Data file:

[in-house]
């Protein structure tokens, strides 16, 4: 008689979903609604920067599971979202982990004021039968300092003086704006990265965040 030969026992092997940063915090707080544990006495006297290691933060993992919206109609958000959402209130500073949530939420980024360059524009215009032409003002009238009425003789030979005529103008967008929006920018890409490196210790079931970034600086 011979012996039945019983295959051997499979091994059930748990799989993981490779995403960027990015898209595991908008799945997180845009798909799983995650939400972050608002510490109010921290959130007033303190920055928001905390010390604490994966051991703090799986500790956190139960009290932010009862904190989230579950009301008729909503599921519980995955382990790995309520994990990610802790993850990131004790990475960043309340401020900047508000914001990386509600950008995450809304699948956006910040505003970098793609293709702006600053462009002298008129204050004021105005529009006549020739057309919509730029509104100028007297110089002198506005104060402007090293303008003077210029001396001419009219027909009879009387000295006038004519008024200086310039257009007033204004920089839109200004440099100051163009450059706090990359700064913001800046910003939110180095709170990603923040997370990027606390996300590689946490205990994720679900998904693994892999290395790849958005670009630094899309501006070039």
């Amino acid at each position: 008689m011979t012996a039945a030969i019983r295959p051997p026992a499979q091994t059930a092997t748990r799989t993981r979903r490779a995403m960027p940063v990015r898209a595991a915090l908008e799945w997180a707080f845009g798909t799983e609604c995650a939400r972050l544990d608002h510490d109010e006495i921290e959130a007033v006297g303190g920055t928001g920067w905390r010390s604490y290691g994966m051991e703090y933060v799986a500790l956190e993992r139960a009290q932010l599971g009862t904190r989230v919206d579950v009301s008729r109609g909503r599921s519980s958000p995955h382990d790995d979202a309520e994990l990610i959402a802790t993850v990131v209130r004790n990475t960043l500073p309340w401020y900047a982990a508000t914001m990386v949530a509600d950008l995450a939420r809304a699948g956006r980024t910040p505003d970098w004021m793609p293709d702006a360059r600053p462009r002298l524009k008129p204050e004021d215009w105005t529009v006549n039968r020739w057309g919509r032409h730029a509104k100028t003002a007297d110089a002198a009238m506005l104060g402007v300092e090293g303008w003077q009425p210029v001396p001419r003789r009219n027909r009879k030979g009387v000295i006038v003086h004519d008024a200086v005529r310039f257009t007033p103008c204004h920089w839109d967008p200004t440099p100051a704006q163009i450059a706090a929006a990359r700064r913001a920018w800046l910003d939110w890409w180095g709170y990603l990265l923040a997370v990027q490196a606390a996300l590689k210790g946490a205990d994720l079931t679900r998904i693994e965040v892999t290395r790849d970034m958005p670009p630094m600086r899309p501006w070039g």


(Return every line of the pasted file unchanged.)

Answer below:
[in-house]
């Protein structure tokens, strides 16, 4: 008689979903609604920067599971979202982990004021039968300092003086704006990265965040 030969026992092997940063915090707080544990006495006297290691933060993992919206109609958000959402209130500073949530939420980024360059524009215009032409003002009238009425003789030979005529103008967008929006920018890409490196210790079931970034600086 011979012996039945019983295959051997499979091994059930748990799989993981490779995403960027990015898209595991908008799945997180845009798909799983995650939400972050608002510490109010921290959130007033303190920055928001905390010390604490994966051991703090799986500790956190139960009290932010009862904190989230579950009301008729909503599921519980995955382990790995309520994990990610802790993850990131004790990475960043309340401020900047508000914001990386509600950008995450809304699948956006910040505003970098793609293709702006600053462009002298008129204050004021105005529009006549020739057309919509730029509104100028007297110089002198506005104060402007090293303008003077210029001396001419009219027909009879009387000295006038004519008024200086310039257009007033204004920089839109200004440099100051163009450059706090990359700064913001800046910003939110180095709170990603923040997370990027606390996300590689946490205990994720679900998904693994892999290395790849958005670009630094899309501006070039």
């Amino acid at each position: 008689m011979t012996a039945a030969i019983r295959p051997p026992a499979q091994t059930a092997t748990r799989t993981r979903r490779a995403m960027p940063v990015r898209a595991a915090l908008e799945w997180a707080f845009g798909t799983e609604c995650a939400r972050l544990d608002h510490d109010e006495i921290e959130a007033v006297g303190g920055t928001g920067w905390r010390s604490y290691g994966m051991e703090y933060v799986a500790l956190e993992r139960a009290q932010l599971g009862t904190r989230v919206d579950v009301s008729r109609g909503r599921s519980s958000p995955h382990d790995d979202a309520e994990l990610i959402a802790t993850v990131v209130r004790n990475t960043l500073p309340w401020y900047a982990a508000t914001m990386v949530a509600d950008l995450a939420r809304a699948g956006r980024t910040p505003d970098w004021m793609p293709d702006a360059r600053p462009r002298l524009k008129p204050e004021d215009w105005t529009v006549n039968r020739w057309g919509r032409h730029a509104k100028t003002a007297d110089a002198a009238m506005l104060g402007v300092e090293g303008w003077q009425p210029v001396p001419r003789r009219n027909r009879k030979g009387v000295i006038v003086h004519d008024a200086v005529r310039f257009t007033p103008c204004h920089w839109d967008p200004t440099p100051a704006q163009i450059a706090a929006a990359r700064r913001a920018w800046l910003d939110w890409w180095g709170y990603l990265l923040a997370v990027q490196a606390a996300l590689k210790g946490a205990d994720l079931t679900r998904i693994e965040v892999t290395r790849d970034m958005p670009p630094m600086r899309p501006w070039g």